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88 FOOT INJURIES ASSOCIATED WITH ALL-TERRAIN VEHICLE USE IN CHILDREN.
  1. T. Thompson1,
  2. M. E. Aitken1,
  3. D. Parnell1,
  4. B. Latch1,
  5. S. H. Mullins1,
  6. J. Graham1
  1. 1Department of Pediatrics, University of Arkansas College of Medicine, Little Rock, AR.

Abstract

Introduction All-terrain vehicle (ATV) injury is an increasingly severe problem in children and adolescents. The purpose of this study was to describe foot injuries associated with ATV use in children.

Methods Arkansas Children's Hospital has had an inpatient trauma registry since 1993. The registry was searched in June 2006 to identify pediatric patients hospitalized with foot injuries associated with ATV use. The charts of the identified patients were abstracted and deidentified. The study was approved by the UAMS IRB.

Results Ten patients were identified. The mean age was 5.6 years (21 months to 14 years), with six males and four females. Six patients were 3 years or younger, and three of these were driving the ATV. The mechanism of injury was six had a foot caught in the chain, two had a foot caught under a tire, one had a foot between a fence and the ATV, and one had a foot caught between a tree and the ATV. Eight of the children had forefoot injuries with multiple toe amputations, five involving the great toe. Two had associated crush injuries of the foot, and one sustained an open ankle fracture. Mean length of initial hospital stay was 7 days (range 1-15 days). Two patients had repeat hospitalization, eight had two or more surgical procedures, and four had infections requiring antibiotics. The mean charge for the initial hospital stay was $12,323.00.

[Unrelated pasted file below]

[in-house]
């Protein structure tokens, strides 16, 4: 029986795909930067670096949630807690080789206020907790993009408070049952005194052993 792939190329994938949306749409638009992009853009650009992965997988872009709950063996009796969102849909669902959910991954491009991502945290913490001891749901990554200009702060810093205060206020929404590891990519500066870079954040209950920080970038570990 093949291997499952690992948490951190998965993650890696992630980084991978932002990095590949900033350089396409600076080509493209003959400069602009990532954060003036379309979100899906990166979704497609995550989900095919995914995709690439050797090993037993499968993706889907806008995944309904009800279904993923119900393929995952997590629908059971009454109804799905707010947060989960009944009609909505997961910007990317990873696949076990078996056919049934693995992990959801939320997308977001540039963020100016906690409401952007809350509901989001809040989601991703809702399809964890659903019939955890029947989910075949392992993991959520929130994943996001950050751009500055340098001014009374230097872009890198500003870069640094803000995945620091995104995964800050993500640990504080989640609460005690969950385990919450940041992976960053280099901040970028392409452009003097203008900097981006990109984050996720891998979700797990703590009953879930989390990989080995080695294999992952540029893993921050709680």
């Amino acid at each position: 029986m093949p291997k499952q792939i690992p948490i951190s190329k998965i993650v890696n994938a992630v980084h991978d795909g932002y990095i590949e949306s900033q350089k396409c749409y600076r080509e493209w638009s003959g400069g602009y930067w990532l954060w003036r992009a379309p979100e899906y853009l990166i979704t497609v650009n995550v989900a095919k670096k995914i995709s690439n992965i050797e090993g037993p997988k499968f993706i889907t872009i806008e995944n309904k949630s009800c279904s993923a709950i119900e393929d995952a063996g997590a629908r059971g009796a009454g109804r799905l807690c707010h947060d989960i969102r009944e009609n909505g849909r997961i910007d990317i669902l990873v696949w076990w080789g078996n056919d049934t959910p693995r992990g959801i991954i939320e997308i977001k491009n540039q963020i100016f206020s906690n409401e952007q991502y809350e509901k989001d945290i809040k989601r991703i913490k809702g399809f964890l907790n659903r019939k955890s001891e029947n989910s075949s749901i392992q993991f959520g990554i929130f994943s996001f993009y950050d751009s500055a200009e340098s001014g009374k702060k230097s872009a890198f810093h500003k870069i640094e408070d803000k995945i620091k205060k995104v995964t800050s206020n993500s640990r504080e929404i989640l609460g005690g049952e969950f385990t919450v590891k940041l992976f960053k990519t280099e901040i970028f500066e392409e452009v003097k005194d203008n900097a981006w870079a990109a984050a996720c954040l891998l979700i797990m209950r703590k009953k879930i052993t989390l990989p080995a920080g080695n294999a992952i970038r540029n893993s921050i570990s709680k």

Conclusion Children, whether riding or driving ATVs, can experience serious foot injury, resulting in permanent disfigurement, disability, and substantial expense. Younger children, who are usually unable to reach the floorboards of these vehicles, are at increased risk of serious foot injuries and should not ride adult ATVs.

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